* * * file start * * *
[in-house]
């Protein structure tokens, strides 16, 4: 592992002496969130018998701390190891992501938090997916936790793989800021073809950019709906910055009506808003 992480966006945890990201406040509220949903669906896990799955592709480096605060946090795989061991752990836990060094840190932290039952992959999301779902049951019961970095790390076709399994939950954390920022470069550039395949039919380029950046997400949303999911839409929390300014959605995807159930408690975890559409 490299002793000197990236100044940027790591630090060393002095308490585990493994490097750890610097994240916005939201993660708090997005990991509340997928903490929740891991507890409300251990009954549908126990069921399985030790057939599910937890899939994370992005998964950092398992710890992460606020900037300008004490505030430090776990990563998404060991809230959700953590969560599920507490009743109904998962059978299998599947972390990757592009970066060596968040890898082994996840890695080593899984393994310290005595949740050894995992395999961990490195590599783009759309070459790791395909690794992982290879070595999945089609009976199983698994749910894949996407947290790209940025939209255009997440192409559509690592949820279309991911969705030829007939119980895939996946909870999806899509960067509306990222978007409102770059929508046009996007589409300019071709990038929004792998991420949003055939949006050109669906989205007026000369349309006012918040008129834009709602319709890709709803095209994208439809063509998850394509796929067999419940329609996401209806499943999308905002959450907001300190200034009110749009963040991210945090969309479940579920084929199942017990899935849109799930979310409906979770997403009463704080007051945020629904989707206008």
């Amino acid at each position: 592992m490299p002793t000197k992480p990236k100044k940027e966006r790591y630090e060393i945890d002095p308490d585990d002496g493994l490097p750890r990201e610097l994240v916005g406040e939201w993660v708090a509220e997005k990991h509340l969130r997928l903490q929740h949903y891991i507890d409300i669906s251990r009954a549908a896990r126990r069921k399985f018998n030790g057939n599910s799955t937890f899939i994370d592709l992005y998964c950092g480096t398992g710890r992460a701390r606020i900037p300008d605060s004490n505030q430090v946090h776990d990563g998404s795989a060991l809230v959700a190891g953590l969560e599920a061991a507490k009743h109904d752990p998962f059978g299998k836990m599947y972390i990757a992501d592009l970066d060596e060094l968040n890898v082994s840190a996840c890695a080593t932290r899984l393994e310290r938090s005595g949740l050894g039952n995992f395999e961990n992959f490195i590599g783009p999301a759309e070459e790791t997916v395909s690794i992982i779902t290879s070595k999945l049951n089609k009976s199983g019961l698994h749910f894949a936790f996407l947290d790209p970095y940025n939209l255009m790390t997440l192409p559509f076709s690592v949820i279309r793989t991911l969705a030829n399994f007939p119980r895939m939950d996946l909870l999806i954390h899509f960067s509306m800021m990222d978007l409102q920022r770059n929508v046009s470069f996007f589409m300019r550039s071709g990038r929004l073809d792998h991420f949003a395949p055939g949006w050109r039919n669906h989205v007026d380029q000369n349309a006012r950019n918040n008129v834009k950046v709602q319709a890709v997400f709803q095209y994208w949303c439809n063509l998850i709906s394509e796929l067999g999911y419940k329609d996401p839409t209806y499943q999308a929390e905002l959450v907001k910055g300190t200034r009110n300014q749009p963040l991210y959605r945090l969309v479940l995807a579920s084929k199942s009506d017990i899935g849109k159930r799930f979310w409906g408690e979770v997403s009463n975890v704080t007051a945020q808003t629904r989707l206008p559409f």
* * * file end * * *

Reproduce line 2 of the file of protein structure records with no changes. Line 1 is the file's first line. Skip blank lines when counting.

């Protein structure tokens, strides 16, 4: 592992002496969130018998701390190891992501938090997916936790793989800021073809950019709906910055009506808003 992480966006945890990201406040509220949903669906896990799955592709480096605060946090795989061991752990836990060094840190932290039952992959999301779902049951019961970095790390076709399994939950954390920022470069550039395949039919380029950046997400949303999911839409929390300014959605995807159930408690975890559409 490299002793000197990236100044940027790591630090060393002095308490585990493994490097750890610097994240916005939201993660708090997005990991509340997928903490929740891991507890409300251990009954549908126990069921399985030790057939599910937890899939994370992005998964950092398992710890992460606020900037300008004490505030430090776990990563998404060991809230959700953590969560599920507490009743109904998962059978299998599947972390990757592009970066060596968040890898082994996840890695080593899984393994310290005595949740050894995992395999961990490195590599783009759309070459790791395909690794992982290879070595999945089609009976199983698994749910894949996407947290790209940025939209255009997440192409559509690592949820279309991911969705030829007939119980895939996946909870999806899509960067509306990222978007409102770059929508046009996007589409300019071709990038929004792998991420949003055939949006050109669906989205007026000369349309006012918040008129834009709602319709890709709803095209994208439809063509998850394509796929067999419940329609996401209806499943999308905002959450907001300190200034009110749009963040991210945090969309479940579920084929199942017990899935849109799930979310409906979770997403009463704080007051945020629904989707206008």